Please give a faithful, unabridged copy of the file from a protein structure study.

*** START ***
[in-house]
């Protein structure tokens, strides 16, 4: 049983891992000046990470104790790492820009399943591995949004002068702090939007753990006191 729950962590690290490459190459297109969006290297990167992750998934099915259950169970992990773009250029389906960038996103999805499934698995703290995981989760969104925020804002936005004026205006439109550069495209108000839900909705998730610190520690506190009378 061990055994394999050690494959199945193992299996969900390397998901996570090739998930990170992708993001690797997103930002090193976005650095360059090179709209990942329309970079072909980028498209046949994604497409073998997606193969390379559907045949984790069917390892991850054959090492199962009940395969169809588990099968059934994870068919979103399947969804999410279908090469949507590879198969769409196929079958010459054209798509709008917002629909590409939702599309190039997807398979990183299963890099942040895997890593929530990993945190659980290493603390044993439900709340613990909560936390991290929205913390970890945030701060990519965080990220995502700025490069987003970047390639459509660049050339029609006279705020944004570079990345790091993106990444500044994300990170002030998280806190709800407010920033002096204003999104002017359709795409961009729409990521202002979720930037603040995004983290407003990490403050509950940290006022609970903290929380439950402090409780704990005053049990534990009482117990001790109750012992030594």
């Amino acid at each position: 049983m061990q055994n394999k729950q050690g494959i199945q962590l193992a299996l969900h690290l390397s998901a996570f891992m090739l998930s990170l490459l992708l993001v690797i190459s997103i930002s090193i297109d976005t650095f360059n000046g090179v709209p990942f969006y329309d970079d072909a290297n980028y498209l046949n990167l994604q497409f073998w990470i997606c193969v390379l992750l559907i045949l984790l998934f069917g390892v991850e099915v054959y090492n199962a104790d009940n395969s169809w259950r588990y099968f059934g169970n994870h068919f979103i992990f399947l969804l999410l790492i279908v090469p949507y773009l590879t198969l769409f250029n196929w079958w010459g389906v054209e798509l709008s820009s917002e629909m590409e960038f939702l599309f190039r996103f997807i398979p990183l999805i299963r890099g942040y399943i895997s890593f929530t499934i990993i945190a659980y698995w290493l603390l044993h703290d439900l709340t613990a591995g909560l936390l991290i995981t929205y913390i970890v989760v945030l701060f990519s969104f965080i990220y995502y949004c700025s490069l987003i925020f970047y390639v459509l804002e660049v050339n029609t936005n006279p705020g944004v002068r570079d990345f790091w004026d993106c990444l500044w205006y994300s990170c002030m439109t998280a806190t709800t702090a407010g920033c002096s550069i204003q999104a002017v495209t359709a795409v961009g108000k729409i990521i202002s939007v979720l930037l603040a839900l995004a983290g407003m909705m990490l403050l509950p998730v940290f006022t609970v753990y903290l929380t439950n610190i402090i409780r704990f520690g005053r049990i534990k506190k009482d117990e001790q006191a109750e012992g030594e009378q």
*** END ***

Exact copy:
[in-house]
């Protein structure tokens, strides 16, 4: 049983891992000046990470104790790492820009399943591995949004002068702090939007753990006191 729950962590690290490459190459297109969006290297990167992750998934099915259950169970992990773009250029389906960038996103999805499934698995703290995981989760969104925020804002936005004026205006439109550069495209108000839900909705998730610190520690506190009378 061990055994394999050690494959199945193992299996969900390397998901996570090739998930990170992708993001690797997103930002090193976005650095360059090179709209990942329309970079072909980028498209046949994604497409073998997606193969390379559907045949984790069917390892991850054959090492199962009940395969169809588990099968059934994870068919979103399947969804999410279908090469949507590879198969769409196929079958010459054209798509709008917002629909590409939702599309190039997807398979990183299963890099942040895997890593929530990993945190659980290493603390044993439900709340613990909560936390991290929205913390970890945030701060990519965080990220995502700025490069987003970047390639459509660049050339029609006279705020944004570079990345790091993106990444500044994300990170002030998280806190709800407010920033002096204003999104002017359709795409961009729409990521202002979720930037603040995004983290407003990490403050509950940290006022609970903290929380439950402090409780704990005053049990534990009482117990001790109750012992030594």
């Amino acid at each position: 049983m061990q055994n394999k729950q050690g494959i199945q962590l193992a299996l969900h690290l390397s998901a996570f891992m090739l998930s990170l490459l992708l993001v690797i190459s997103i930002s090193i297109d976005t650095f360059n000046g090179v709209p990942f969006y329309d970079d072909a290297n980028y498209l046949n990167l994604q497409f073998w990470i997606c193969v390379l992750l559907i045949l984790l998934f069917g390892v991850e099915v054959y090492n199962a104790d009940n395969s169809w259950r588990y099968f059934g169970n994870h068919f979103i992990f399947l969804l999410l790492i279908v090469p949507y773009l590879t198969l769409f250029n196929w079958w010459g389906v054209e798509l709008s820009s917002e629909m590409e960038f939702l599309f190039r996103f997807i398979p990183l999805i299963r890099g942040y399943i895997s890593f929530t499934i990993i945190a659980y698995w290493l603390l044993h703290d439900l709340t613990a591995g909560l936390l991290i995981t929205y913390i970890v989760v945030l701060f990519s969104f965080i990220y995502y949004c700025s490069l987003i925020f970047y390639v459509l804002e660049v050339n029609t936005n006279p705020g944004v002068r570079d990345f790091w004026d993106c990444l500044w205006y994300s990170c002030m439109t998280a806190t709800t702090a407010g920033c002096s550069i204003q999104a002017v495209t359709a795409v961009g108000k729409i990521i202002s939007v979720l930037l603040a839900l995004a983290g407003m909705m990490l403050l509950p998730v940290f006022t609970v753990y903290l929380t439950n610190i402090i409780r704990f520690g005053r049990i534990k506190k009482d117990e001790q006191a109750e012992g030594e009378q």